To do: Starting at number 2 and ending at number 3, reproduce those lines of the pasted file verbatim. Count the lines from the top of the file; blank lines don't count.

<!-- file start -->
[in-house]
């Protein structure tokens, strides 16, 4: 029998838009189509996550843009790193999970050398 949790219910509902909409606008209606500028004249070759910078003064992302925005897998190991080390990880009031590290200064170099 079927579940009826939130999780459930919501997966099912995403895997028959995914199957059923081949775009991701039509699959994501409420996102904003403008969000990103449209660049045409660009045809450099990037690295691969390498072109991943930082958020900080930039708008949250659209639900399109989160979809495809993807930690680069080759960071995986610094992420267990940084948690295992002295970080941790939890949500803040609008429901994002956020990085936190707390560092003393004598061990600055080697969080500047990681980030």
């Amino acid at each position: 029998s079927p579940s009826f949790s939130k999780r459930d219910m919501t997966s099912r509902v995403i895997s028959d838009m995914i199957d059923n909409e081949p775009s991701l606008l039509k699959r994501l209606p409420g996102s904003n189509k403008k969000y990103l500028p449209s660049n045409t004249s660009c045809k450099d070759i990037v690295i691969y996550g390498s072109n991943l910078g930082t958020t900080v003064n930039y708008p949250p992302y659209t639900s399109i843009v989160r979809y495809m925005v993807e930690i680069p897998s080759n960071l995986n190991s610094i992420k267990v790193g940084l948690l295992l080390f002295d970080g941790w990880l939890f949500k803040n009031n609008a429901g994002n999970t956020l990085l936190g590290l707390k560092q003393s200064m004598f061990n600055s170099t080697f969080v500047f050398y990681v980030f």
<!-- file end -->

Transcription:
């Protein structure tokens, strides 16, 4: 029998838009189509996550843009790193999970050398 949790219910509902909409606008209606500028004249070759910078003064992302925005897998190991080390990880009031590290200064170099 079927579940009826939130999780459930919501997966099912995403895997028959995914199957059923081949775009991701039509699959994501409420996102904003403008969000990103449209660049045409660009045809450099990037690295691969390498072109991943930082958020900080930039708008949250659209639900399109989160979809495809993807930690680069080759960071995986610094992420267990940084948690295992002295970080941790939890949500803040609008429901994002956020990085936190707390560092003393004598061990600055080697969080500047990681980030």
């Amino acid at each position: 029998s079927p579940s009826f949790s939130k999780r459930d219910m919501t997966s099912r509902v995403i895997s028959d838009m995914i199957d059923n909409e081949p775009s991701l606008l039509k699959r994501l209606p409420g996102s904003n189509k403008k969000y990103l500028p449209s660049n045409t004249s660009c045809k450099d070759i990037v690295i691969y996550g390498s072109n991943l910078g930082t958020t900080v003064n930039y708008p949250p992302y659209t639900s399109i843009v989160r979809y495809m925005v993807e930690i680069p897998s080759n960071l995986n190991s610094i992420k267990v790193g940084l948690l295992l080390f002295d970080g941790w990880l939890f949500k803040n009031n609008a429901g994002n999970t956020l990085l936190g590290l707390k560092q003393s200064m004598f061990n600055s170099t080697f969080v500047f050398y990681v980030f």